When we are creating charts, we tend to want to put all the information we possibly can into them, thinking that it will be helpful, but we are relaying on the end-user to see what we see and understand the same things we did from the data, as if it was obvious, but the way people see data changes from person to person, so the best way to convey information is to make it as obvious as possible, so the message is not lost in a jumble of data. To avoid this, we can use a few tips and tricks to make our main point stand out.

When creating charts sometimes due to the nature of the data we have too many details, whenever this happens, it is better to select the most important feature and highlight it with colour, whilst at the same time sending the rest to the background, using colours to convey importance.

Let us explore the following example. We want to see Sales by Month for our customers so we can compare their behaviour.

In this graph we cannot really see the behaviour of the different customers because there are too many to differentiate, it is confusing, and probably useless as it is. So, how do we make it better?

Let’s start by using colour. Colour is a pre-attentive attribute, which mean it can catch our attention subconsciously by just looking at it. Now let’s say we want to highlight the performance of one of our costumers (Sean Miller) for example, we can start by creating a set within the Customer Name field and statically add the member we want to highlight to this set. Then we can use this set in the colour mark (remember sets only show you IN/OUT outputs) to only colour the members of the set.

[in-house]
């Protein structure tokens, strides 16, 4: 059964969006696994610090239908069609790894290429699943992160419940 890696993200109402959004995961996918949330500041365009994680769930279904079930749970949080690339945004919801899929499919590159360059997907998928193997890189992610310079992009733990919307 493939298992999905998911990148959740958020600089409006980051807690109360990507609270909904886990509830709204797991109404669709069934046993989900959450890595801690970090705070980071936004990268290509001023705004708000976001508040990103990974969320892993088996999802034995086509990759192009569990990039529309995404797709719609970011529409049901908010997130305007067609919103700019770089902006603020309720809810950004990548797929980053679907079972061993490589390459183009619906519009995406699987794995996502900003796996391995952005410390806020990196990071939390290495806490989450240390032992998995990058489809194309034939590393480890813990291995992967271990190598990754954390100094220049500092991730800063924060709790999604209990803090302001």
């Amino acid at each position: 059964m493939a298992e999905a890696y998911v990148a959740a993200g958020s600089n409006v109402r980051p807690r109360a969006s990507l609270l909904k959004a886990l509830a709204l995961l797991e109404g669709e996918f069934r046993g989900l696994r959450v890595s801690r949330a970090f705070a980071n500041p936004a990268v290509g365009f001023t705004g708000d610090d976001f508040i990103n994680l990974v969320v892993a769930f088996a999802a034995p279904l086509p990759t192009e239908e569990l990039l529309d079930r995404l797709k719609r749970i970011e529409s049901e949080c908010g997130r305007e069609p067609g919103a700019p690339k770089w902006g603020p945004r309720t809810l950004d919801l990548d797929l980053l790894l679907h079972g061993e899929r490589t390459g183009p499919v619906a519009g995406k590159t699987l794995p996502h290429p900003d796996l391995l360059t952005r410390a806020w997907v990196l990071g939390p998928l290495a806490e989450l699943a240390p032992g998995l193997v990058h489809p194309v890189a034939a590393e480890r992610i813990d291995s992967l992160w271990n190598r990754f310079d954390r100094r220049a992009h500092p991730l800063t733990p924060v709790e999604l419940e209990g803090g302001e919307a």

But naturally it will plot our set member against everything else, which is not what we want to see

Nevertheless, we can expand this again, bringing Customer Name back into details

It is clearer but we can do better! Let us do some polishing by muting some of the background colour to a lighter grey by clicking in the colour legend and changing the group colours, the ‘Out’ in light grey and the ‘In’ in an intense warm colour that commands attention. We can also adjust the size of the lines and make our customer of interest bigger and bolder. Using the same set but dropping it in Size on the Marks card we can change the size of the individual customers in our set.

Now it is looking better, but there are still some details that would make it even clearer for the viewers. We can adjust the title, add subtitles to give more information and even add some annotations, as well as formatting the chart and removing gridlines and redundant information.

Finally, we have used colour in the title to focus our attention on the Customer we are interested in, and we have added annotations to some key points as well as deleting the axis title (redundant) and describing the customers behaviour in the subtitle to drive the point home!



With these few helpful tricks, you can make your charts understandable and easy to read!

The Data School
Author: The Data School